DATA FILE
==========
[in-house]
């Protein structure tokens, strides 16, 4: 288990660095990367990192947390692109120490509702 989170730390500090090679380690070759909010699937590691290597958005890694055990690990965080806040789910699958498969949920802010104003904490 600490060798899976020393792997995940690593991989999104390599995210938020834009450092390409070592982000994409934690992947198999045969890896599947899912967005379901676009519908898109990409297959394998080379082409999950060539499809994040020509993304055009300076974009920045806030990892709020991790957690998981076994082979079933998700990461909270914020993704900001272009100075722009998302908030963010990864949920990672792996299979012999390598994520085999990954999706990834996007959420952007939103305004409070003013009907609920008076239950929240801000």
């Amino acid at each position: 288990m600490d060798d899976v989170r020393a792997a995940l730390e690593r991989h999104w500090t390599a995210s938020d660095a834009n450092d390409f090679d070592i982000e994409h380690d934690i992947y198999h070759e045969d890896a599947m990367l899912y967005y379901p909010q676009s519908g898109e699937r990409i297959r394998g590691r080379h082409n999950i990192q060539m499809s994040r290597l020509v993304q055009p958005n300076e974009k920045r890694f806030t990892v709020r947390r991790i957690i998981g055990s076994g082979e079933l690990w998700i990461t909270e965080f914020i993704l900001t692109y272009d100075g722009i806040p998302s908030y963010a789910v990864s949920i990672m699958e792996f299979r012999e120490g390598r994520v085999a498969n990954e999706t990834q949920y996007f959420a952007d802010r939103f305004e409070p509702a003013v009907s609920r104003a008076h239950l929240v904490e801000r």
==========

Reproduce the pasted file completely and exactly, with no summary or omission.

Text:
[in-house]
């Protein structure tokens, strides 16, 4: 288990660095990367990192947390692109120490509702 989170730390500090090679380690070759909010699937590691290597958005890694055990690990965080806040789910699958498969949920802010104003904490 600490060798899976020393792997995940690593991989999104390599995210938020834009450092390409070592982000994409934690992947198999045969890896599947899912967005379901676009519908898109990409297959394998080379082409999950060539499809994040020509993304055009300076974009920045806030990892709020991790957690998981076994082979079933998700990461909270914020993704900001272009100075722009998302908030963010990864949920990672792996299979012999390598994520085999990954999706990834996007959420952007939103305004409070003013009907609920008076239950929240801000």
């Amino acid at each position: 288990m600490d060798d899976v989170r020393a792997a995940l730390e690593r991989h999104w500090t390599a995210s938020d660095a834009n450092d390409f090679d070592i982000e994409h380690d934690i992947y198999h070759e045969d890896a599947m990367l899912y967005y379901p909010q676009s519908g898109e699937r990409i297959r394998g590691r080379h082409n999950i990192q060539m499809s994040r290597l020509v993304q055009p958005n300076e974009k920045r890694f806030t990892v709020r947390r991790i957690i998981g055990s076994g082979e079933l690990w998700i990461t909270e965080f914020i993704l900001t692109y272009d100075g722009i806040p998302s908030y963010a789910v990864s949920i990672m699958e792996f299979r012999e120490g390598r994520v085999a498969n990954e999706t990834q949920y996007f959420a952007d802010r939103f305004e409070p509702a003013v009907s609920r104003a008076h239950l929240v904490e801000r």